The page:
Influence of glutamine on T lymphocyte proliferation in vitro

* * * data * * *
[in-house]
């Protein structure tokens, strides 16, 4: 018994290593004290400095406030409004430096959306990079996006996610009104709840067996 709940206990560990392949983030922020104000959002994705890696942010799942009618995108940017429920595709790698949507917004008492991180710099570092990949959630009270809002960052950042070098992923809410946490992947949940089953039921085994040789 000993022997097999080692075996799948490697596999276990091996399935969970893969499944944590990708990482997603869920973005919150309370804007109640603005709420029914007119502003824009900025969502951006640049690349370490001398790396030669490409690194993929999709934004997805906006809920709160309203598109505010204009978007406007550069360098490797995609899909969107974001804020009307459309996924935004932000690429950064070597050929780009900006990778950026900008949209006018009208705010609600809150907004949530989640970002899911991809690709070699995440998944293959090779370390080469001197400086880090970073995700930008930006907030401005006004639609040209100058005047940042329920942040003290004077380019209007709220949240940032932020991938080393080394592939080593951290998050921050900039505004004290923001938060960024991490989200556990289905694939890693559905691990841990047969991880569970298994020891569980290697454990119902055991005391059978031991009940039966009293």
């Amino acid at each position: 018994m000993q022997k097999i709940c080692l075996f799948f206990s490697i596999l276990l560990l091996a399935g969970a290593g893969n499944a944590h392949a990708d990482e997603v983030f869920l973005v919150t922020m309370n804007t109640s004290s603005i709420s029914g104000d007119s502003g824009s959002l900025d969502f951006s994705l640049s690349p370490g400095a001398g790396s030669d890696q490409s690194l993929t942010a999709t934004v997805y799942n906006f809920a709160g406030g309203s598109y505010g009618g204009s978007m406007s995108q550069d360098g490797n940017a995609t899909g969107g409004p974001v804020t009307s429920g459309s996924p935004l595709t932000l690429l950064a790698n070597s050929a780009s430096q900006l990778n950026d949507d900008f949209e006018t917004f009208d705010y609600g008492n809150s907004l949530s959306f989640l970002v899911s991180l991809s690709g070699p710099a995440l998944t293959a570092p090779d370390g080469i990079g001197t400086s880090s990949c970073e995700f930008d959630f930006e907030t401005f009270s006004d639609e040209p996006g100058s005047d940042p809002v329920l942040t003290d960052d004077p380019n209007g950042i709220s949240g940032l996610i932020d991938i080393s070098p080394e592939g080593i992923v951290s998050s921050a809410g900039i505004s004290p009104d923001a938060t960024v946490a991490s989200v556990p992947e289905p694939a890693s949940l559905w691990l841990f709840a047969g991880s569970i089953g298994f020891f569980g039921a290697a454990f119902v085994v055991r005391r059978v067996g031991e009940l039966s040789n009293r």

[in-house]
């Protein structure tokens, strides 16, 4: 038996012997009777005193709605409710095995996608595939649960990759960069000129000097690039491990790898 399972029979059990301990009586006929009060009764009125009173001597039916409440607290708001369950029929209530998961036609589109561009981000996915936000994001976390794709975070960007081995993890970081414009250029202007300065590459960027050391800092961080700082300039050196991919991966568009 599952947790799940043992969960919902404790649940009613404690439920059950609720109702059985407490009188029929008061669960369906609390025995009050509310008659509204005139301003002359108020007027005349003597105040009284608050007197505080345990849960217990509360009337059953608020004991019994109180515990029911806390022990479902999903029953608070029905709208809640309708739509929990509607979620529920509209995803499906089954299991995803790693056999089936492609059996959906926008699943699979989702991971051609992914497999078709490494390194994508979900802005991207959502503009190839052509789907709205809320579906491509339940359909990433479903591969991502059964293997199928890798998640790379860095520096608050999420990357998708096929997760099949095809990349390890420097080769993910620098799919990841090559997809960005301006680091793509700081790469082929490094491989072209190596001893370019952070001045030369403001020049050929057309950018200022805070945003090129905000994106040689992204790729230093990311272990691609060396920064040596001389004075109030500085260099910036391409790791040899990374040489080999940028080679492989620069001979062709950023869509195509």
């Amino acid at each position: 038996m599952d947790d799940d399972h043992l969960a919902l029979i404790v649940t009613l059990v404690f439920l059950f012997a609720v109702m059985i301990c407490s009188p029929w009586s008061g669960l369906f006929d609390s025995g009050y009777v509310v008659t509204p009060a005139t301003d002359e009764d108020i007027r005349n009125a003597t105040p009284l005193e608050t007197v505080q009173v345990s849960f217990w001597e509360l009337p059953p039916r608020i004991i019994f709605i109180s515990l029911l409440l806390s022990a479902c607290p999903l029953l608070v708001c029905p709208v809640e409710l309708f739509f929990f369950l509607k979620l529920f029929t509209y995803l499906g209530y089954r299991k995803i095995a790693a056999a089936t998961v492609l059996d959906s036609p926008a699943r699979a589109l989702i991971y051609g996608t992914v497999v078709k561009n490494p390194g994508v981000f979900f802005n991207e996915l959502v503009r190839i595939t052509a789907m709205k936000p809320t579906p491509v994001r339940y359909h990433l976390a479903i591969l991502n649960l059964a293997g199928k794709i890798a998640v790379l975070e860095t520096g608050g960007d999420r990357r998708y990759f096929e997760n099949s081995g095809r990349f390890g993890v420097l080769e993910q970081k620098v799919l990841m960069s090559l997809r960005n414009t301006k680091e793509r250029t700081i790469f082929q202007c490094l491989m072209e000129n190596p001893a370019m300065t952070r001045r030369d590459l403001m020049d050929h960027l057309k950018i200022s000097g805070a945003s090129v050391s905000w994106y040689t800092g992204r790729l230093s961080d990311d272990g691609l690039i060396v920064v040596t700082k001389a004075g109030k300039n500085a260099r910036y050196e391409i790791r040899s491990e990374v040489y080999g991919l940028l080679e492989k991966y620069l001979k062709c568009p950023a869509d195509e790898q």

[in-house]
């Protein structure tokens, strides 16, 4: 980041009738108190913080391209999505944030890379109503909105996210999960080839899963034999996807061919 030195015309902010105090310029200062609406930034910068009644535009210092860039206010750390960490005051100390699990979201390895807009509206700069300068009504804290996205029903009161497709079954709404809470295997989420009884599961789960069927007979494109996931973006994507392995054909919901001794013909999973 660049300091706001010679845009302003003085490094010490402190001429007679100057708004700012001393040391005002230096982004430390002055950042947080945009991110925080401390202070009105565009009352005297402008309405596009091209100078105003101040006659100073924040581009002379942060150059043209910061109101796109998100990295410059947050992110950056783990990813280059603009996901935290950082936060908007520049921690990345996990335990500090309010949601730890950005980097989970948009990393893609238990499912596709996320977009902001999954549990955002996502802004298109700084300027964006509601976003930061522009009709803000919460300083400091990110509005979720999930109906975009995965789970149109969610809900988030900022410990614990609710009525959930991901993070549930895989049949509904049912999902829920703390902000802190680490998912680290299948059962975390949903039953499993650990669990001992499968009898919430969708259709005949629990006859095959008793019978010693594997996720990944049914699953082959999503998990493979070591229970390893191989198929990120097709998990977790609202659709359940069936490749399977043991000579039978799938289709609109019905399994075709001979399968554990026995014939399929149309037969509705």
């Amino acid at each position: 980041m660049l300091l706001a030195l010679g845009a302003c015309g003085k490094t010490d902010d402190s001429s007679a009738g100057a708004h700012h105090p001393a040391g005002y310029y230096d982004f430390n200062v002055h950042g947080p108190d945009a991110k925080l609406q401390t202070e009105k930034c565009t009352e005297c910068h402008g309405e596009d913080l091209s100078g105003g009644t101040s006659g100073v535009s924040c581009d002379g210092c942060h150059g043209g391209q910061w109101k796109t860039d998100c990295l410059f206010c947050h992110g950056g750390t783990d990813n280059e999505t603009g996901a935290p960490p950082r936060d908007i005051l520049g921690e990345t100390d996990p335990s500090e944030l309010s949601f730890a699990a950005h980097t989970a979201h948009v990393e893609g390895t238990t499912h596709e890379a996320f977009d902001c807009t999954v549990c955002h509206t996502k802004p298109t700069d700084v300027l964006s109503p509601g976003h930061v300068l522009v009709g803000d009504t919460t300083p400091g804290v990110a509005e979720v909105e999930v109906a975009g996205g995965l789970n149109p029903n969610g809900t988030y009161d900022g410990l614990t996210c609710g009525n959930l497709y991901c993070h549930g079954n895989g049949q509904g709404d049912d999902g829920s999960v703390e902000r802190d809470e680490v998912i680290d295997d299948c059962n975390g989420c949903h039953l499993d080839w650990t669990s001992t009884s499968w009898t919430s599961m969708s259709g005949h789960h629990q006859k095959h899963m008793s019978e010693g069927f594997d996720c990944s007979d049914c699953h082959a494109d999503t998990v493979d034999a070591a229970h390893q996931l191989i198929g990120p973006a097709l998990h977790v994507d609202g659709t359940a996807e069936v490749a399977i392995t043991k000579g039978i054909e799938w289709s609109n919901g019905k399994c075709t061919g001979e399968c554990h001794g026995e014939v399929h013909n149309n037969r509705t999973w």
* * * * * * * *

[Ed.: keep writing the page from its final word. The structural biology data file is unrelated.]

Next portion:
The proliferative response of rat (Ardawi and Newsholme, 1983; Szondy and Newsholme, 1989), mouse (Griffiths and Keast, 1990; Yaqoob and Calder, 1997) and human (Chuang et al., 1990; Parry-Billings et al., 1990a; Chang et al., 1999a, b) lymphocytes to T-cell mitogens is dependent upon the availability of glutamine: in the absence of glutamine, these cells do not proliferate, but, as the glutamine concentration in the culture medium increases, lymphocyte proliferation increases (Fig. 6.5). Lymphocyte proliferation increases greatly over the glutamine concentration range between 0.01 and 1 mM and appears to be maximal at normal physiological concentrations. Other amino acids, including glutamate, aspartate and arginine, cannot substitute for gluta-mine to support lymphocyte proliferation (Ardawi and Newsholme, 1983; Calder, 1995b). However, hydrolysable dipeptides that contain glutamine (e.g. alanyl-glutamine or glycyl-glutamine) can act as a replacement for glutamine to support in vitro T lymphocyte proliferation (Brand et al., 1989; Kweon et al., 1991; Kohler et al., 2000).

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